CA history teacher Kim Frederick (center) with the students in her History of Concord class following their gallery talks at the Concord Museum.

The statue by Daniel Chester French erected at Concord’s Old North Bridge in 1875 depicts a farmer abandoning his plow to take up arms in the American War of Independence. Inscribed on the sculpture’s base, the first stanza of Ralph Waldo Emerson’s “Concord Hymn” also commemorates the “embattled farmers” who fired that “shot heard round the world.” Farmers they may have been, but the notion of the local militia as militarily unsophisticated needs reexamining, according to Concord Academy students.

On May 9 at the Concord Museum, eight classmates from CA’s U.S. history course Object Permanence: Concord and the American Nation gave public gallery talks in the new Anna and Neil Rasmussen Education Center. Hank Parker ’20 demonstrated historical inaccuracies in the statue, created a century after the Battle of Lexington and Concord — the Minuteman’s powder horn, for example, is held on the wrong side. Wearing tricorn hats and clothing authentic to the period, Hank and Lucian Sharpe ’20 described the coordinated, risky maneuvers that Patriots engaged in to smuggle four British canons from within the enemy encampment on the Boston Common long before the morning of April 19, 1775. “An incredible spy network kept them safe,” Lucian explained. “These weren’t farmers fresh off the fields. Concordians had weapons concealed, and they were ready to follow orders.” The lesson for museum visitors: The British attack was no surprise; it wasn’t luck that allowed the colonists to force a British retreat but rather how prepared they were for battle.

What better place to study history than in Concord, the birthplace of the nation and the epicenter of transcendentalism and America’s literary renaissance? And what better way to engage with history’s living presence than by learning from actual objects from the past?

Hank Parker ’20 and Lucian Sharpe ’20 delving into military history in their Revolutionary War gallery talk.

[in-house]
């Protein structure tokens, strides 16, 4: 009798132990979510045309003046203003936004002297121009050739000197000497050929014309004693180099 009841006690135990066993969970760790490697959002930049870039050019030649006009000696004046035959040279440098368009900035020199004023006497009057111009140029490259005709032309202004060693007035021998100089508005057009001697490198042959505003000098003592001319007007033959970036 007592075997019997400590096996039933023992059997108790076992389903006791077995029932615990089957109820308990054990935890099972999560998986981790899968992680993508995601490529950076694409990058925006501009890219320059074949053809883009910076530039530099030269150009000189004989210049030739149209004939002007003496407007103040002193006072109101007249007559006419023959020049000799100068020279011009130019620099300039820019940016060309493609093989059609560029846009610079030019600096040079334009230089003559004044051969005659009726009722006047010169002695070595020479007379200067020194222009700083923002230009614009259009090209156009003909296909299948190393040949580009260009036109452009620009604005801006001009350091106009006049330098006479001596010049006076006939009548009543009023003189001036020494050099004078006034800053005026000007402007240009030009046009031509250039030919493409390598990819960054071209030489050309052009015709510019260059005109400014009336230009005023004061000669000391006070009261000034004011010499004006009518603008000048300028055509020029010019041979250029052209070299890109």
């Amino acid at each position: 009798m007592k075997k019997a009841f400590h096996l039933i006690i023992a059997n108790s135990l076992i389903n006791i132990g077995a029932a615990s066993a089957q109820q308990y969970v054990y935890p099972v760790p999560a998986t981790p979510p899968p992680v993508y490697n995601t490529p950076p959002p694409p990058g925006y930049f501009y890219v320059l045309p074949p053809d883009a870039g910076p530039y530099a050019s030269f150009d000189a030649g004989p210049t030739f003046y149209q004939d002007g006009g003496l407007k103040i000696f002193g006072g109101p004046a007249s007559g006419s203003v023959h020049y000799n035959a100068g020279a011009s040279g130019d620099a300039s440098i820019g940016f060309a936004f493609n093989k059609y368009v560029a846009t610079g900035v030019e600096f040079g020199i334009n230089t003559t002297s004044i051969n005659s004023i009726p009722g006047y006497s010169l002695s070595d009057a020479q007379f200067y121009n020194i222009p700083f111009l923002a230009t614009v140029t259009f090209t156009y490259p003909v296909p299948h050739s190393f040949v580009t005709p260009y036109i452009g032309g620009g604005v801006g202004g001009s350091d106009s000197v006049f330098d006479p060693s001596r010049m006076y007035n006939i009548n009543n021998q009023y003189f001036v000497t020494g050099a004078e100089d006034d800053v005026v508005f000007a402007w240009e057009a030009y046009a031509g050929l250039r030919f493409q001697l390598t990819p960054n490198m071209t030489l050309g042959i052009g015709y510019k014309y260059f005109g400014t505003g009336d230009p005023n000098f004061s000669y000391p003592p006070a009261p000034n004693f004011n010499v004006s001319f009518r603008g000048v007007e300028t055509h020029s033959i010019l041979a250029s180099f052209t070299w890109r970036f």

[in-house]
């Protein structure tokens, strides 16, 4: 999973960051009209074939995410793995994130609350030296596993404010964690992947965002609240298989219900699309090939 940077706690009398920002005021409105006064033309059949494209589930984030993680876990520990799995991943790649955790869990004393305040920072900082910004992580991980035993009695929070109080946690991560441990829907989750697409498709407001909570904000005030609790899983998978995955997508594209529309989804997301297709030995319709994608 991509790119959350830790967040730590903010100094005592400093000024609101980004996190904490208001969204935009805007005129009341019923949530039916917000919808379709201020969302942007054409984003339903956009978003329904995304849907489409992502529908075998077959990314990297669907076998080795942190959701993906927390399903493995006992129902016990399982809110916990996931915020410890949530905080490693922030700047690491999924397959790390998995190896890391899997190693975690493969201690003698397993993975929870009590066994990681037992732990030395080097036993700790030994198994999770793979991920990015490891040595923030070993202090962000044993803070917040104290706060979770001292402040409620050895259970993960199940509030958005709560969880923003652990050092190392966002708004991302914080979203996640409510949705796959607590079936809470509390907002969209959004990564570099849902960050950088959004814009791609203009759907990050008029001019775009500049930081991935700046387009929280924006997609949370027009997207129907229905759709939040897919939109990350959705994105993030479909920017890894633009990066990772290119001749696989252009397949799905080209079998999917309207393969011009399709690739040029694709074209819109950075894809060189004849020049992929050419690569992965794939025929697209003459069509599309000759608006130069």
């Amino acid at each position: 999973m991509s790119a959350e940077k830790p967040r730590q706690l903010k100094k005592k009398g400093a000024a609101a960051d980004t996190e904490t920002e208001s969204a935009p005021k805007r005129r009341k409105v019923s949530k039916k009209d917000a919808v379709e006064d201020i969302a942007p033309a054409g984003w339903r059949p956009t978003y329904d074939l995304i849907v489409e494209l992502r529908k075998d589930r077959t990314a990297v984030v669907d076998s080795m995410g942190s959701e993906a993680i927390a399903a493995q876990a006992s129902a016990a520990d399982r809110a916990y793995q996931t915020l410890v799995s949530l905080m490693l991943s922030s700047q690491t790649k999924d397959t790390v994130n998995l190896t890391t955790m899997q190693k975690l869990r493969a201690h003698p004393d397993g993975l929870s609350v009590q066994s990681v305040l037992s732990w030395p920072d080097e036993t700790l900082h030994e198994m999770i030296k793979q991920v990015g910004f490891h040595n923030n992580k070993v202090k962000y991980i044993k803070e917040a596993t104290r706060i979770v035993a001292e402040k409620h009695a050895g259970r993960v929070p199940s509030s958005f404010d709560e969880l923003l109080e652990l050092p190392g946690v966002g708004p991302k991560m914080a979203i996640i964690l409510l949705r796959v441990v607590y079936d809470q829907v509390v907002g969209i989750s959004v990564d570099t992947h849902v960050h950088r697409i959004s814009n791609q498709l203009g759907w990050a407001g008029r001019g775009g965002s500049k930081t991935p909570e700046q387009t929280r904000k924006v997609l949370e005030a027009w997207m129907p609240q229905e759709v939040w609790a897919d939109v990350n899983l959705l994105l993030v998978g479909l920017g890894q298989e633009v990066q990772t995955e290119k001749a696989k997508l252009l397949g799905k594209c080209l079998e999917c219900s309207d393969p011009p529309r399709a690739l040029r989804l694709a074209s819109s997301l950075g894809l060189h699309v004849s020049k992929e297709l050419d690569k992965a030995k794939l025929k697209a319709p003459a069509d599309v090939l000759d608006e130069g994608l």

Guided by Concord Museum curator David Wood and Susan Foster Jones, manager of school partnerships, CA students had the extraordinary opportunity to fully access one of the oldest and most treasured collections of Americana in the United States. The students learned how to approach the history of Concord through its objects, from household goods of its earliest European settlers to weapons from the Revolution and artifacts from Emerson, Henry David Thoreau, and the Alcott family.

“These students are so lucky they don’t actually quite even know it,” said CA history teacher Kim Frederick at the public event that culminated the semester’s work. She noted that the course had been years in the making and had been possible only with the dedicated partnership of the Concord Museum and significant help from the Minuteman National Historical Park.

In preparation for the real-world stakes of representing both their school and the Concord Museum at a public event, the class spoke with professionals at several museums about how exhibitions are assembled. At Boston’s Museum of Fine Arts, they examined the Revolutionary collection and learned about how to organize an exhibition and write object labels. At the Boston Children’s Museum, they toured the Native American object archives and considered how to tell compelling stories without written descriptions.

The students read extensively about various periods in local history. Beginning with one of their first class meetings, they gained experience with object comparison and visual thinking strategies, presented at one point with a painting of a boy and his family from which to make inferences and at another, with a snowshoe that turned out to be Thoreau’s. “We had so much fun doing that,” says Erik Bjork ’ 20. “We noticed so much. It really prefaced the rest of the semester.”

Left: The gallery talk by Chirag Aggarwal ’20 and Connor Dayton ’20 focused on the lives of former slaves who lived in Concord. Right: Kate Bacigalupo ’20 and Steven Xu ’20 spoke about Henry David Thoreau’s evolution from a promoter of pacifism to a militant abolitionist.

For Frederick, access to real artifacts is of vital importance. “We spent a lot of time talking about ways to tell stories with objects,” she says. “I want students to own and author the content.”

“Kim’s classes are very engaging,” Lucian says. “They’re about getting out and learning for yourself. You gain thoroughness and depth. You take a more careful look at something if you’re not just told about it.”